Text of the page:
Crucifying China's Christians; Obama's Bows to Beijing Put Believers in Danger

The Washington Times (Washington, DC), February 10, 2011 | Go to article overview

Crucifying China's Christians; Obama's Bows to Beijing Put Believers in Danger


Byline: THE WASHINGTON TIMES

Christianity is growing fast in mainland China; the faithful number as many as hundreds of millions. Christians, however, are a persecuted minority in a country where worship is limited to the state-sanctioned deity Mao Zedong.

Last week, The Washington Times hosted a delegation of Chinese Christian human-rights lawyers who were in Washington to attend the National Prayer Breakfast. They explained that Christianity is spreading in the Middle Kingdom, particularly among the intellectual class. Many educated Chinese who have spent their lives under communist rule are beginning to wonder whether there might be more meaning to life than that found in the materialistic social program of the Communist Party.

This increasing spiritual awareness has brought down an official response. In December, Beijing's Committee on the Management of Social Safety issued a secret order initiating Operation Deterrence, a three-month campaign against the dangerous cult of Christianity. Despite Christian efforts to practice their faith quietly and in peace, the communists will allow no competition for souls. The communist version of separation of church and state is to eliminate the church.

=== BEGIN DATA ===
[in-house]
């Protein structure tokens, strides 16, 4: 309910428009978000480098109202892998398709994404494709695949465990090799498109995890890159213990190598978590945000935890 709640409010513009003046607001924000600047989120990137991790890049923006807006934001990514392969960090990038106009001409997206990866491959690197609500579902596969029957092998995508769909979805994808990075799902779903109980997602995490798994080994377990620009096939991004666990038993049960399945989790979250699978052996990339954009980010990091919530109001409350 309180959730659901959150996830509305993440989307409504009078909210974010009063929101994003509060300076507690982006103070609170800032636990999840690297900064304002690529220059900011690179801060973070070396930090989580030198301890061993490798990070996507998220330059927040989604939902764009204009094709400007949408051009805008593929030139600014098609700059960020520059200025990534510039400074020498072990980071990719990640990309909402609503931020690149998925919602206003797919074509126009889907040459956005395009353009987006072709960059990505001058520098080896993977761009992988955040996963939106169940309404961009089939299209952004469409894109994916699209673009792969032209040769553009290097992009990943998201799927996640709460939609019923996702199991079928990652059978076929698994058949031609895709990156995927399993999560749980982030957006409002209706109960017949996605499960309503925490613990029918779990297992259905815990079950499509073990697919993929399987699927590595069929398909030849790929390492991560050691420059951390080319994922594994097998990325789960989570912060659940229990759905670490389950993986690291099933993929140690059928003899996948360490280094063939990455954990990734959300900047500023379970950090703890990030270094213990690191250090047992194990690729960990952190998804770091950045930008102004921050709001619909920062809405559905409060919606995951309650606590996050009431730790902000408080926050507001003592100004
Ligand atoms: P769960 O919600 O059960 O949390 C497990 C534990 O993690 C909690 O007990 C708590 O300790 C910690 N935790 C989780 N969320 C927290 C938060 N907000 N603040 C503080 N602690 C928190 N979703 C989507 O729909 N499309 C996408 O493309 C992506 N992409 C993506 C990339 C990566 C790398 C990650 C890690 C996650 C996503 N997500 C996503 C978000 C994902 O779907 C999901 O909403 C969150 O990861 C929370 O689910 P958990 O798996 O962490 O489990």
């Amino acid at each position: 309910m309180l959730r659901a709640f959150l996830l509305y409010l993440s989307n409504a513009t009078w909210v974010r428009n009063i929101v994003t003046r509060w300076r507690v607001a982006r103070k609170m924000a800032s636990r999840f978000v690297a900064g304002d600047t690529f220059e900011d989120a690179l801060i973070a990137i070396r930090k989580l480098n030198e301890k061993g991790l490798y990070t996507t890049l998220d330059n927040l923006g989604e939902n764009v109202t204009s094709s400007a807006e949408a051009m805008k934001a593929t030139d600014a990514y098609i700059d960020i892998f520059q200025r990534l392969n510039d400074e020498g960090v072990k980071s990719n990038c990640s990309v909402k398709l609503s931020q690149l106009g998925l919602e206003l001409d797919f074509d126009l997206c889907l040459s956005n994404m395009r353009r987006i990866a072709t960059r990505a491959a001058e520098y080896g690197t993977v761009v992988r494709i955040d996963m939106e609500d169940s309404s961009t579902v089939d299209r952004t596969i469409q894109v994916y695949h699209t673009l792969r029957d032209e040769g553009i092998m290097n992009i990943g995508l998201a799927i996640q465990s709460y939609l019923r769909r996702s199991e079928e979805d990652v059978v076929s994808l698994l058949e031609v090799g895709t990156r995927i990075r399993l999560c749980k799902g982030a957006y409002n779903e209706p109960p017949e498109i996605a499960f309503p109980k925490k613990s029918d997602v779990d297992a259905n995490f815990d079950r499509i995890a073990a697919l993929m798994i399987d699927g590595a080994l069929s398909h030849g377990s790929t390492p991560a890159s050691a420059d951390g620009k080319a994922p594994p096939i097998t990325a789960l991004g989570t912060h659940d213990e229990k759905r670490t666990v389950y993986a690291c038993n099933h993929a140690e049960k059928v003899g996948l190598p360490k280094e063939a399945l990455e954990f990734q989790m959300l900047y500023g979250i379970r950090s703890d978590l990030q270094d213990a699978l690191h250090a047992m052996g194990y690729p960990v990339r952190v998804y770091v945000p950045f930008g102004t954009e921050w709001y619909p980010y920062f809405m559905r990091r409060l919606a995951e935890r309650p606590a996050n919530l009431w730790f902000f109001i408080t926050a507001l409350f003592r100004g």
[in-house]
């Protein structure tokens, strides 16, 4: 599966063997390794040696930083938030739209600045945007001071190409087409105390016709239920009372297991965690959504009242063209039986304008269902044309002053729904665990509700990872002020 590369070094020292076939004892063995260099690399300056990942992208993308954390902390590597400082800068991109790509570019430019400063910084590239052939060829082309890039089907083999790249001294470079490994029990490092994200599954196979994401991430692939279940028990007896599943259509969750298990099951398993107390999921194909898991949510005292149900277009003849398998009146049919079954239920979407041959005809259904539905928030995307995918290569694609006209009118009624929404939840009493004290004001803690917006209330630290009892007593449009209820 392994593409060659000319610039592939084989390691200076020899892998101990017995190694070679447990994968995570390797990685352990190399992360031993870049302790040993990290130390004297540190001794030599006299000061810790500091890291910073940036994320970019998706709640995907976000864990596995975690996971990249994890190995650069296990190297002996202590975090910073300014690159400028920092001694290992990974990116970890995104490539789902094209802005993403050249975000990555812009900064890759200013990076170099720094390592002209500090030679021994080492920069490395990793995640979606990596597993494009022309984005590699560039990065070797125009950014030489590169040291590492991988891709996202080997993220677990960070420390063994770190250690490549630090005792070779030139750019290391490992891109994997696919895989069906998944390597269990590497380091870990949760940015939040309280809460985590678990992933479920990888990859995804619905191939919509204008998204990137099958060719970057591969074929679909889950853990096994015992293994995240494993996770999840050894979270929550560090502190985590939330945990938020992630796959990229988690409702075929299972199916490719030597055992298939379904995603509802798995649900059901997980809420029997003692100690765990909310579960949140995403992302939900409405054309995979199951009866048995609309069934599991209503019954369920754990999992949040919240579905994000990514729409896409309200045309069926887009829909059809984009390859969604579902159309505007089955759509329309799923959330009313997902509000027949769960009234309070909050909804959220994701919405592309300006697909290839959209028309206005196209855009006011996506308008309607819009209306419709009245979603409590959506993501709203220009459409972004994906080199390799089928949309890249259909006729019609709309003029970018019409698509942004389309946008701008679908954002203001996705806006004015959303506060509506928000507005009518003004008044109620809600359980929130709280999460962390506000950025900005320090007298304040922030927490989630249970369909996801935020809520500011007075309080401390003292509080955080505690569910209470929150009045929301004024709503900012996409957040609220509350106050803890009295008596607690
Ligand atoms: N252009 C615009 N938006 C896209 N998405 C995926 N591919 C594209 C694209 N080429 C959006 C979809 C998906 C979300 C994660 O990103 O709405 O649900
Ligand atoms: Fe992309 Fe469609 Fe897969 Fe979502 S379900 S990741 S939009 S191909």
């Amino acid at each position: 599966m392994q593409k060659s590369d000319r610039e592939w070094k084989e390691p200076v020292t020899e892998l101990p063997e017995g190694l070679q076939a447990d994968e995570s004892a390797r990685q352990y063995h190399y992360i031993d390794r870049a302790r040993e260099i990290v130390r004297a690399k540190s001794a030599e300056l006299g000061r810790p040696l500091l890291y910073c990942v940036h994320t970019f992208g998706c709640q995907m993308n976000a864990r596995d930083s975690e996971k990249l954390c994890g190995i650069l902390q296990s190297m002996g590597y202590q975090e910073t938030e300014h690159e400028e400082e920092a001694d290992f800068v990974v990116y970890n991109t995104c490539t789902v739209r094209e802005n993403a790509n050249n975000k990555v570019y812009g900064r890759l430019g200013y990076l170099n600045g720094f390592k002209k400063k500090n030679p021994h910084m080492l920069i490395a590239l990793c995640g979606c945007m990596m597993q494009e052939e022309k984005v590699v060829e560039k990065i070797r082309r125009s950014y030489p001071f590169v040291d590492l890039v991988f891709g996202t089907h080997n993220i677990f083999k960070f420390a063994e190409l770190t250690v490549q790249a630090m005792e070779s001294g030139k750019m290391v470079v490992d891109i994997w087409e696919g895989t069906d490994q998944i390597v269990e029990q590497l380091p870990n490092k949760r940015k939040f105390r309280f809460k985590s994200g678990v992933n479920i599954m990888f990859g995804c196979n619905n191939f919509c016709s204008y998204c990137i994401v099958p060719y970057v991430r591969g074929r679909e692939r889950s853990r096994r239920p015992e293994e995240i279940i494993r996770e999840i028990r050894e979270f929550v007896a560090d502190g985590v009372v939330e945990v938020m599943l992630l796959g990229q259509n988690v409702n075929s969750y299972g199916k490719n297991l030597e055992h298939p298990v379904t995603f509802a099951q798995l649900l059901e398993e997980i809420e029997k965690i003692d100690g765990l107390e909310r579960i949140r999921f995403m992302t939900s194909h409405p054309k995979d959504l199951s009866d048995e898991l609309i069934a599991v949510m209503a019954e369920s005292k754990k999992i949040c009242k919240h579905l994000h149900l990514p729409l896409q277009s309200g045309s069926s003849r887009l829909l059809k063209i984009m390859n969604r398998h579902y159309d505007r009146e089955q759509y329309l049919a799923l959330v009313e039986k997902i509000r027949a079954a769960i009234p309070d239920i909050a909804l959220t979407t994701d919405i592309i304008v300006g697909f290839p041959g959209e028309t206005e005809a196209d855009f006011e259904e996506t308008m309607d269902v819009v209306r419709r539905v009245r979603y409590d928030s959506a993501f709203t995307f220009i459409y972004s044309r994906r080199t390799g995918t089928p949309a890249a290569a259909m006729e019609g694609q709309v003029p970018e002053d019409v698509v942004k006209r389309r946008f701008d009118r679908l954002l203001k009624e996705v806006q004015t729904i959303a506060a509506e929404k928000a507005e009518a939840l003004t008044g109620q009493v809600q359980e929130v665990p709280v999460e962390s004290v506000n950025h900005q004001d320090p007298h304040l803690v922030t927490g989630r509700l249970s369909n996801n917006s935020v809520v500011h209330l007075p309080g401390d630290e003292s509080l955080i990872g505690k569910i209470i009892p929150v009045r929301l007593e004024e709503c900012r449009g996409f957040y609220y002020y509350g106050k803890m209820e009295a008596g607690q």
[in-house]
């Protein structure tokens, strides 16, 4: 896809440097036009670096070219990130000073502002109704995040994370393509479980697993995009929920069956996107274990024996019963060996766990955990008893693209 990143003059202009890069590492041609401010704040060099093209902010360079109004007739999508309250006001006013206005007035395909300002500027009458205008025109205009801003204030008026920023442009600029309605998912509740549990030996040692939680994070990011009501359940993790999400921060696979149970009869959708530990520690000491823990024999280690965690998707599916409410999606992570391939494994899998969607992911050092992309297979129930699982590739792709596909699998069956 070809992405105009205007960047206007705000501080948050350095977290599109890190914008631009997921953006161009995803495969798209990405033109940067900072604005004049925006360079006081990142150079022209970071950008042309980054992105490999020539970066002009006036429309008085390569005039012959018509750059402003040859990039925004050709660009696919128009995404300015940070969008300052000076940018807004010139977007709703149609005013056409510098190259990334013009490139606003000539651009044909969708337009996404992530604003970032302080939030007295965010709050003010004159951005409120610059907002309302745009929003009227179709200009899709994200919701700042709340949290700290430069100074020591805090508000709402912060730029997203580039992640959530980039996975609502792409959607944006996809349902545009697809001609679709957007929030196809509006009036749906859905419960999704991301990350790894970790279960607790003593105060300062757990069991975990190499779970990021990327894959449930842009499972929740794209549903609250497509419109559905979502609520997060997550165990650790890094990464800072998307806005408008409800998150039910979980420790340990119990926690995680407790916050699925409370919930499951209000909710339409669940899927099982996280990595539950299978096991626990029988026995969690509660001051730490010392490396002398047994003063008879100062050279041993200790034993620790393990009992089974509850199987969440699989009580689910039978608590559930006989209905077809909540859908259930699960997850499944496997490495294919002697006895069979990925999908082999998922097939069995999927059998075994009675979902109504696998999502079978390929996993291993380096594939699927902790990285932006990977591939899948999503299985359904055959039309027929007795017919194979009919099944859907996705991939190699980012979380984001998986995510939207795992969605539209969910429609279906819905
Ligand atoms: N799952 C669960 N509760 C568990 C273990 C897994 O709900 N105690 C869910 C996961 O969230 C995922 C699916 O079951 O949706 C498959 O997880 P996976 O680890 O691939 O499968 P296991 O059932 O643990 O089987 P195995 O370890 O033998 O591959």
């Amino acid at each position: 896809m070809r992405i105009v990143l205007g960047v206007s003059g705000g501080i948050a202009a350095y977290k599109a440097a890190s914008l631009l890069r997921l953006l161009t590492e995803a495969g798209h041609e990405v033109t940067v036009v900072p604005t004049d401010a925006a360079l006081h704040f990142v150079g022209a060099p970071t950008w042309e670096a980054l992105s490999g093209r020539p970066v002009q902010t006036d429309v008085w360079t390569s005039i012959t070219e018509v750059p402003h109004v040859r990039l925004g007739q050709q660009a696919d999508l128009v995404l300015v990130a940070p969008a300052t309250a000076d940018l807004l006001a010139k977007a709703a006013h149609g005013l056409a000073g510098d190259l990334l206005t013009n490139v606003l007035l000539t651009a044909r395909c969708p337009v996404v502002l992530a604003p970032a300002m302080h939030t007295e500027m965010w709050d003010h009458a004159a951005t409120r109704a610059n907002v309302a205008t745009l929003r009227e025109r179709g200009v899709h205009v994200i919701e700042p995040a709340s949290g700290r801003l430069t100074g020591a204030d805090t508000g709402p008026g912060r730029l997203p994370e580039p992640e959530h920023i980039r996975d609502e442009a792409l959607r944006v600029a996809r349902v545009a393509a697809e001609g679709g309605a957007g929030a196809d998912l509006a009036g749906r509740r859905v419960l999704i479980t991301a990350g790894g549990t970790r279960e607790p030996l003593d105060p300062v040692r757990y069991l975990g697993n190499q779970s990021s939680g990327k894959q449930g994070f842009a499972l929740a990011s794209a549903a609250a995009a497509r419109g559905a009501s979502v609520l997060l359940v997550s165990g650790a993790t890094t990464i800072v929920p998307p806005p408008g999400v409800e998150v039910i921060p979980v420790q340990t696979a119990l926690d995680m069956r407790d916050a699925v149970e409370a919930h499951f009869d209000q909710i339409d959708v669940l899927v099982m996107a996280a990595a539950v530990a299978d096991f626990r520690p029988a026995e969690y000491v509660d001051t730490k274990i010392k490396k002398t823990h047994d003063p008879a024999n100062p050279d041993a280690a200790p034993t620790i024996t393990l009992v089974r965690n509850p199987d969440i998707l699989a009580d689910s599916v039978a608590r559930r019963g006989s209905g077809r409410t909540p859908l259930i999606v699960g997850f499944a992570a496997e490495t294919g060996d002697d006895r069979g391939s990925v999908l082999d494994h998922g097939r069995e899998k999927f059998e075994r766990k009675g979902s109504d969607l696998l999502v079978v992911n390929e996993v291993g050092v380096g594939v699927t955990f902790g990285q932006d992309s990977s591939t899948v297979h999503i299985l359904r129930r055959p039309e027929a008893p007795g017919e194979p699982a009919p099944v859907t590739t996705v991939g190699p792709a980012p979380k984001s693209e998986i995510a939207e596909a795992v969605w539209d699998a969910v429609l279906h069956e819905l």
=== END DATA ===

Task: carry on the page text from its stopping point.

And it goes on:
Prominent Christians are followed by secret police 24 hours a day. Some senior members of the delegation heading to the National Prayer Breakfast never arrived; they were intercepted at the airport in China and detained for reasons of national security. In December, a government crackdown on Christian and other reform leaders coincided with the Nobel Peace Prize award for dissident Liu Xiaobo. Over 100 people in China were put under house arrest, and some disappeared - kidnapped and taken to a remote location, then later released.

Beijing wants to limit the exposure of a religion based on charity, self-sacrifice and love of neighbor. Christians were barred from participating in relief efforts after the April 2010 earthquake in northwest China because the government feared they would set too good an example and attract converts. Some lawyers who defend those oppressed by the state lose their licenses and livelihoods. …

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Crucifying China's Christians; Obama's Bows to Beijing Put Believers in Danger
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